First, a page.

Also note context. Start by reading all way through, then specify rules. Could haveemergent theory, but usually theory-driven. After determine categories, do the counting -how often do categories occur. Most of literature emphasizes the quantitative aspects.Originated with analyzing newspaper articles for bias - counting things in print. Veryprint oriented - can it be adapted for visual and verbal?14. Phenomenology/Heuristic Analysis (phenomenological emphasis - how individualsexperience the world) Clark MoustakasEmphasizes idiosyncratic meaning to individuals, not shared constructions as much.Again, try to bracket self out and enter into the other persons perspective and experience.Emphasizes the effects of research experience on the researcher-personal experience ofthe research. How does this affect me as researcher. Much like hermeneutical analysis,but even more focused on the researchers experience. Some use the term"phenomenology" to describe the researchers experience and the idea that this is allresearch is or can ever be (see Lofland and Lofland, p. 14).15. Narrative Analysis (study the individuals speech) Catherine ReismanOverlaps with other approaches. (Is it distinctive?) Discourse analysis looks atinteraction, narrative is more individual)The story is what a person shares about self. What you choose to tell frames how you willbe perceived. Always compare ideas about self. Tend to avoid revealing negatives aboutself. Might study autobiographies and compare them. • context-situation • core plot in the story told about self • basic actionsNarrative analysis could involve study of literature or diaries or folklore. ReferencesTaxonomic Analysis: James P. Spradley (1980). Participant observation. Fort Worth: HarcourtBrace.Typological Systems: John Lofland & Lyn H. Lofland (1995). Analyzing social settings, 3rd ed.Belmont, Cal.: Wadsworth.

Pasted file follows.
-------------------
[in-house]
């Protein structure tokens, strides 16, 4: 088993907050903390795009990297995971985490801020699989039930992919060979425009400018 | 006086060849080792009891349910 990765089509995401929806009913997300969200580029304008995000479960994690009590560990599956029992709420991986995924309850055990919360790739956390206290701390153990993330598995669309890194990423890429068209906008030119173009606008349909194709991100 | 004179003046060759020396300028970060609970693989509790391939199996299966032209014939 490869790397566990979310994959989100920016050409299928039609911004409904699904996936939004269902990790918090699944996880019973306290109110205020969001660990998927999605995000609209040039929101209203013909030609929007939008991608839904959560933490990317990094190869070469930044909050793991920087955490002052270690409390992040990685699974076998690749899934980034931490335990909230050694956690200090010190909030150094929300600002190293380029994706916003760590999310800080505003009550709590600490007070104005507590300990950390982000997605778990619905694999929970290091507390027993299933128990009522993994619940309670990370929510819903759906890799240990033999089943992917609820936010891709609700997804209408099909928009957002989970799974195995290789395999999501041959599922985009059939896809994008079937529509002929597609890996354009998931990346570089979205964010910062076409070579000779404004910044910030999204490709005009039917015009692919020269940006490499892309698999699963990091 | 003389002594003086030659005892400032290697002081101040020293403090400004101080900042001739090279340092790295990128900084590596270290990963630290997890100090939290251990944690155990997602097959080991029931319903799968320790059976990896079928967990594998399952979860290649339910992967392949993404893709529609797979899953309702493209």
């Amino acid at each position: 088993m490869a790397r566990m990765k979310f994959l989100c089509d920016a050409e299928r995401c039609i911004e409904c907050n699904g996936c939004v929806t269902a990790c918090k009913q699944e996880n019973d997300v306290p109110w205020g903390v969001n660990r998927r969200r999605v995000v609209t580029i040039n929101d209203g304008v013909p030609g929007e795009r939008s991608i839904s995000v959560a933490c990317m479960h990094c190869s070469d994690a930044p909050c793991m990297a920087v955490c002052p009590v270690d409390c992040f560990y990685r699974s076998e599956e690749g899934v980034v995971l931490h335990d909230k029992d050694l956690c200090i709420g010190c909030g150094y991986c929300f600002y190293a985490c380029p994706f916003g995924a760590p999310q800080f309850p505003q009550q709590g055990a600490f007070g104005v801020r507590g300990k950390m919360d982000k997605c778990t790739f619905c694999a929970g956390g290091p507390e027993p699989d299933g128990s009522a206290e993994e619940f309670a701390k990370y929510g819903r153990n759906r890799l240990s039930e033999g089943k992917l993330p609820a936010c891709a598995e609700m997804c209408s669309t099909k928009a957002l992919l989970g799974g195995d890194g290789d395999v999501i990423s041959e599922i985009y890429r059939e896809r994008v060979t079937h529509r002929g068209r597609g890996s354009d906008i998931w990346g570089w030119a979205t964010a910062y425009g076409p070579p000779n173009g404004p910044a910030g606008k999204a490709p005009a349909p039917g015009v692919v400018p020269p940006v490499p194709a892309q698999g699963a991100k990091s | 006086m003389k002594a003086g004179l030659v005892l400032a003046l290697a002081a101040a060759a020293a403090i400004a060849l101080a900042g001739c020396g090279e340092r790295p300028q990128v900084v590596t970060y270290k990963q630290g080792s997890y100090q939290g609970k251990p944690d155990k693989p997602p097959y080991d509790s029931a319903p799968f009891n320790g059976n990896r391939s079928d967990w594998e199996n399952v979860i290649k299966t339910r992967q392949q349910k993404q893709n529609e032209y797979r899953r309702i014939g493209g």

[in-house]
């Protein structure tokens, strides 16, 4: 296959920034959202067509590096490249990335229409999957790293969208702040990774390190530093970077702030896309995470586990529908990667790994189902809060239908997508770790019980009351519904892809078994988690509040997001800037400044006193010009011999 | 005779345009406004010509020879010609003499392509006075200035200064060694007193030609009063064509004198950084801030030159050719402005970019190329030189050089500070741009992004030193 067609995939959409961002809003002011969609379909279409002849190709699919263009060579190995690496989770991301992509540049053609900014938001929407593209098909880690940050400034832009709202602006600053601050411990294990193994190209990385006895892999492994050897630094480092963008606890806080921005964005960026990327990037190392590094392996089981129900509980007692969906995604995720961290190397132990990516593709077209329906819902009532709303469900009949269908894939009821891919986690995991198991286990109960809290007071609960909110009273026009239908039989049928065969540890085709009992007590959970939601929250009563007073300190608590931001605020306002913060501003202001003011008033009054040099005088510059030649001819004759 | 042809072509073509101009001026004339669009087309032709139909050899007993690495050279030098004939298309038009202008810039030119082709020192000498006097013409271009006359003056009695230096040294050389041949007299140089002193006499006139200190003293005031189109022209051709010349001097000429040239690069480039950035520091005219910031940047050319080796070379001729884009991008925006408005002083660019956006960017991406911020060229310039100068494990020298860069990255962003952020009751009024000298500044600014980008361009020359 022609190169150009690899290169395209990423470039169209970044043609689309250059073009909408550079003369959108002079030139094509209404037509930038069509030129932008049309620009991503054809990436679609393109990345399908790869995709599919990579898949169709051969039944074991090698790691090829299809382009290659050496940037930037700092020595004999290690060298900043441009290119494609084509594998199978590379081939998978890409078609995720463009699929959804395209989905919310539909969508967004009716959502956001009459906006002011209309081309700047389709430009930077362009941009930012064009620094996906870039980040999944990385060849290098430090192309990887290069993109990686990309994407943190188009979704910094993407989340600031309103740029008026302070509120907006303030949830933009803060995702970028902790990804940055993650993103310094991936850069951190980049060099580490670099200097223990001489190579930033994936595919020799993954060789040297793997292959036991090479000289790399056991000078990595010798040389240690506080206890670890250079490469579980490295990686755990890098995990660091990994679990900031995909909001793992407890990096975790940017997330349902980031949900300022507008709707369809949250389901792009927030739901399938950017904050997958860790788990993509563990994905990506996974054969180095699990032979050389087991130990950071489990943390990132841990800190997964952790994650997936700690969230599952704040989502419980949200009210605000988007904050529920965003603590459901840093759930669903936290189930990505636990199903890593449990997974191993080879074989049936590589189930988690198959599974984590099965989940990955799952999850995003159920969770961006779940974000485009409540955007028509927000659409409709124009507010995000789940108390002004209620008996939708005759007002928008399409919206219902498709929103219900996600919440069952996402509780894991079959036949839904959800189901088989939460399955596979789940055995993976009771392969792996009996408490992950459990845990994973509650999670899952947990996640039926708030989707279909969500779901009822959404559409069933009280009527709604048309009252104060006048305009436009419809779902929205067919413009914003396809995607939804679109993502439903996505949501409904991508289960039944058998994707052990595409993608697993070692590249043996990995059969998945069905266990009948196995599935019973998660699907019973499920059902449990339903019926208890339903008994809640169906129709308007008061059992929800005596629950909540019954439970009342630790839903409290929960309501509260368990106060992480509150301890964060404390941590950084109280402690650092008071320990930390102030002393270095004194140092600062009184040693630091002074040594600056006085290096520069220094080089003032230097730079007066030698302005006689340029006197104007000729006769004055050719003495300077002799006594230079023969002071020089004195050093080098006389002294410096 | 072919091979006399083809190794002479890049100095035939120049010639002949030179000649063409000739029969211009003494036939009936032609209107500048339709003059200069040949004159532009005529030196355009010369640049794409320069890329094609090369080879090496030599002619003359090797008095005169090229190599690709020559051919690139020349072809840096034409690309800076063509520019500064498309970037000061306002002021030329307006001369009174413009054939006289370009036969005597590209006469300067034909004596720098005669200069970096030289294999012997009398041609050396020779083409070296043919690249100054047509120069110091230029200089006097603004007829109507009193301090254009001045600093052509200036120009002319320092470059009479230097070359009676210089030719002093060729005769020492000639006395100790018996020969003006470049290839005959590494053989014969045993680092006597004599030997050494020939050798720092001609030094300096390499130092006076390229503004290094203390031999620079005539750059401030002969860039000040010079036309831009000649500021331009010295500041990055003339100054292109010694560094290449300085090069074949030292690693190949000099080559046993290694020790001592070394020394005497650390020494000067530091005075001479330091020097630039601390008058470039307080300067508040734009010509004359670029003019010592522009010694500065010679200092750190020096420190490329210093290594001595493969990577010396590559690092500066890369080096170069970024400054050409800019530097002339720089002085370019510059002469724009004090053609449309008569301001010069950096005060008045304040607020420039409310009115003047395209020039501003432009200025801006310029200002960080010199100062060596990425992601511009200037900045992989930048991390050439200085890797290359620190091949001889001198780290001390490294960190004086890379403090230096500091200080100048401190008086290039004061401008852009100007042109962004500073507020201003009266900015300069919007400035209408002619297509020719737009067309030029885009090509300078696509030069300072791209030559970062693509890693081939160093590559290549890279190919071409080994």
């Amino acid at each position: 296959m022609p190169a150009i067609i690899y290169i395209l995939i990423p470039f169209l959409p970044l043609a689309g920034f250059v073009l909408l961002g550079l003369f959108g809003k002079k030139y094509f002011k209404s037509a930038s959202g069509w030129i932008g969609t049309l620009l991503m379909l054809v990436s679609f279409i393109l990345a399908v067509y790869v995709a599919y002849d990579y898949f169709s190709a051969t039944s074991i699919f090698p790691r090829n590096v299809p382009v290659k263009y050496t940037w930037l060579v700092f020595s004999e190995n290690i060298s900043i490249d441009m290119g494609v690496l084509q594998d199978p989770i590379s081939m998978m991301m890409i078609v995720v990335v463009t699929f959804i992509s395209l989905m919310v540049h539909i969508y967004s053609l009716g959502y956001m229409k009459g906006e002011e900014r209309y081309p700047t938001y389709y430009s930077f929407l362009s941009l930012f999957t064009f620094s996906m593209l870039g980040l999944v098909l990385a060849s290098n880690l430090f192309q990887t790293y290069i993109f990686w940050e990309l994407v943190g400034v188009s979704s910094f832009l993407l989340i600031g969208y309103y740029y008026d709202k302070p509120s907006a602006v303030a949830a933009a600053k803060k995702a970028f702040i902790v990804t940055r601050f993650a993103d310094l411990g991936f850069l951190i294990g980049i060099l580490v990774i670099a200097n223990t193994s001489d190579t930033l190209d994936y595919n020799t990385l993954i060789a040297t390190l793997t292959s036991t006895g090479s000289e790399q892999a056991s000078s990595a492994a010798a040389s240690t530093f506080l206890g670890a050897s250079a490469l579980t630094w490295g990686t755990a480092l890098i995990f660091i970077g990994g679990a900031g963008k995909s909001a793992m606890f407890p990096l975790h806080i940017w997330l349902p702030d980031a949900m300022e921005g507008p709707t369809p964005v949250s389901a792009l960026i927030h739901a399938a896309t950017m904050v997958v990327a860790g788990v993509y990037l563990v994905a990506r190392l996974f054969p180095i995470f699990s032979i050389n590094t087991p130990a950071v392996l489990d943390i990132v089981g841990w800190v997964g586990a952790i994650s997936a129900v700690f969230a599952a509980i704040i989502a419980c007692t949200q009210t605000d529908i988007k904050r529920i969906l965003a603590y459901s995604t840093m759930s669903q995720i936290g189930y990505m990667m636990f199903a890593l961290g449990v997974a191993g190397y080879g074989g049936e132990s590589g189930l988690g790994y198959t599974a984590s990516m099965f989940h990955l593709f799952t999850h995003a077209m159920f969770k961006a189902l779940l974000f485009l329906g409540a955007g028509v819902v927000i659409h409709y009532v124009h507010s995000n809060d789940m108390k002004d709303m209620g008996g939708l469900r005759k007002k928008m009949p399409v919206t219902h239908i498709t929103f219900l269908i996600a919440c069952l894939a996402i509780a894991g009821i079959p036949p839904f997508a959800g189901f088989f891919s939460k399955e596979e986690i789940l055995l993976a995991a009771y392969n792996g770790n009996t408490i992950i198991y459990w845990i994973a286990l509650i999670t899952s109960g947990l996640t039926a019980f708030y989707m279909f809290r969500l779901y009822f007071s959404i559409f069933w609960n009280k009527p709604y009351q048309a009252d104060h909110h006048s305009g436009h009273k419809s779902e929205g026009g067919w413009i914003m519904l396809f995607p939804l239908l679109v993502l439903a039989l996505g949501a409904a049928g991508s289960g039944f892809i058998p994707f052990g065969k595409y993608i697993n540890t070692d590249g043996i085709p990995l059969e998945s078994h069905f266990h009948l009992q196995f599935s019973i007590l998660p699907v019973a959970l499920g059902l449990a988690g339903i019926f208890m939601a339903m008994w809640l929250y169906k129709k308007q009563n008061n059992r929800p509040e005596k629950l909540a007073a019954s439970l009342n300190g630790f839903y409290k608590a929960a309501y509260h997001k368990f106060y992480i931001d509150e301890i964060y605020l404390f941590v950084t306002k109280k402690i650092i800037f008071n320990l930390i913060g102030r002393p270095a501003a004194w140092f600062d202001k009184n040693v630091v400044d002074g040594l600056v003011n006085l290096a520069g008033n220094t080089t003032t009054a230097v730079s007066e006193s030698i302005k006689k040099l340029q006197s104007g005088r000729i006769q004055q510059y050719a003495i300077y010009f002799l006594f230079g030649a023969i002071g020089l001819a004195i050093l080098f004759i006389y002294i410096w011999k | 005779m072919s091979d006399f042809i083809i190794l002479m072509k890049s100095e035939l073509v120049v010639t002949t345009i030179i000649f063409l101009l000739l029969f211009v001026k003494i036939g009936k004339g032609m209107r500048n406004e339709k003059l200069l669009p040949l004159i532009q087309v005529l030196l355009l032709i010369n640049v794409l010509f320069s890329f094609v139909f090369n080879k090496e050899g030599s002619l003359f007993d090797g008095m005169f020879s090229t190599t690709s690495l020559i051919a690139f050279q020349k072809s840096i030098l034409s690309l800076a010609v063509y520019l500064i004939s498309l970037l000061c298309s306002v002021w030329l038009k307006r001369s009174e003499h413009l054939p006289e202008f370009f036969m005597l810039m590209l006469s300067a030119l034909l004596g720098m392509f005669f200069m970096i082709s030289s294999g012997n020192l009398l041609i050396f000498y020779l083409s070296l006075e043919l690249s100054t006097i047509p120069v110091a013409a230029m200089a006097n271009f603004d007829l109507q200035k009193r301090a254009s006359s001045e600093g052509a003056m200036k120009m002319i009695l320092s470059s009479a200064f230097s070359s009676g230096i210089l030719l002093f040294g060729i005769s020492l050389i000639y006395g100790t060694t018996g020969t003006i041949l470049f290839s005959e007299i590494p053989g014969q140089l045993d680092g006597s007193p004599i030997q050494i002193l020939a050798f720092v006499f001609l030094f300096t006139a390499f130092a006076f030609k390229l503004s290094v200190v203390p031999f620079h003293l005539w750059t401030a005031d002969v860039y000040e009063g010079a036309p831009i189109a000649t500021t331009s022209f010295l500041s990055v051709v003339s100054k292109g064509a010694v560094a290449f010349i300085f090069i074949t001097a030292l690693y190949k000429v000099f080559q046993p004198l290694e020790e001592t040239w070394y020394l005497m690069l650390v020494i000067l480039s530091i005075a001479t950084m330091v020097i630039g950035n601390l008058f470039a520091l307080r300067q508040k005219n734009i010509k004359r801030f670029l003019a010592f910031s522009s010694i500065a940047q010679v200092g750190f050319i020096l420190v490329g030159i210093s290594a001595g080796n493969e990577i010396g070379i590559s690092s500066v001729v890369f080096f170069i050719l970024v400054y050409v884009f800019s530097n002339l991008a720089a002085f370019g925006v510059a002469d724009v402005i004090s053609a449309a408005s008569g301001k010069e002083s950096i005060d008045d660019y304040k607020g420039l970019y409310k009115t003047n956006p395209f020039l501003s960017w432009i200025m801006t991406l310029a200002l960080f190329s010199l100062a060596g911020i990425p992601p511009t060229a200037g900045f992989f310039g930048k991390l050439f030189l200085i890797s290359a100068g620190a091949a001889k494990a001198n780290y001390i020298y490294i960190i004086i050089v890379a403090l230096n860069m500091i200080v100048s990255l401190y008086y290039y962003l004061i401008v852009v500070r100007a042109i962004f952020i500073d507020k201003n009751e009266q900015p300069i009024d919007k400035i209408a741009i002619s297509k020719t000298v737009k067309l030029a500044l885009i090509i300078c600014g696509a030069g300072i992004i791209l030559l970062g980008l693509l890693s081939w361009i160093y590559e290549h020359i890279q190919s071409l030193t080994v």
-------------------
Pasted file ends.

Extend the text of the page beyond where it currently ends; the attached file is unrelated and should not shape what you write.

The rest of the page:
Constant Comparison: Anselm L. Strauss (1987). Qualitative analysis for social scientists. NewYork: Cambridge University Press.Case Study Analysis: Sharon Merriam (1988). Case study research in education. Jossey-Bass.Ethnostatistics: Robert P. Gephart (1988). Ethnostatistics: Qualitative foundations forquantitative research. Newbury Park, Cal.: Sage Publications.Logical Analysis/Matrix Analysis: Miles, M. B., & Huberman, A. M. (1994). Qualitative dataanalysis, 2nd ed. Newbury Park, Cal.: Sage. [Note: I think this may well be the best bookavailable on qualitative data analysis.]Phenomenological/Heuristic Research: Moustakas, C. (1990). Heuristic Research. Newbury Park,Cal.: Sage; and Moustakas, C. (1994). Phenomenological research methods. Newbury Park, Cal.:Sage.Event Analysis/Microanalysis: Frederick Erickson (1992). Ethnographic microanalysis ofinteraction. In M. LeCompte, et. al. (Eds), The handbook of qualitative research in education(chapter 5). San Diego: Academic Press.Analytic Induction: Jack Katz (1983). A theory of qualitative methodology. In R. M. Emerson(Ed.), Contemporary field research. Prospect Heights, Ill.: Waveland.Hermeneutical Analysis: Max Van Manen (1990). Researching lived experience. New York:State University of New York Press.Semiotics: Peter K. Manning (1987). Semiotics and fieldwork. Newbury Park, Cal.: Sage.Discourse Analysis: James P. Gee (1992). Discourse analysis. In M. LeCompte, et. al. (Eds), Thehandbook of qualitative research in education (chapter 6). San Diego: Academic Press.Narrative Analysis: Catherine K. Reisman (1993). Narrative analysis. Newbury Park, Cal.: Sage.Content Analysis: R. P. Weber (1990). Basic content analysis. Newbury Park, Cal.: Sage.Domain Analysis: James P. Spradley (1980). Participant observation. Fort Worth: HarcourtBrace. Also see J. P. Spradley, Ethnographic interview (1979, same publisher).Metaphorical Analysis: Nick Smith (1981). Metaphors for evaluation. Newbury Park, Cal.: Sage.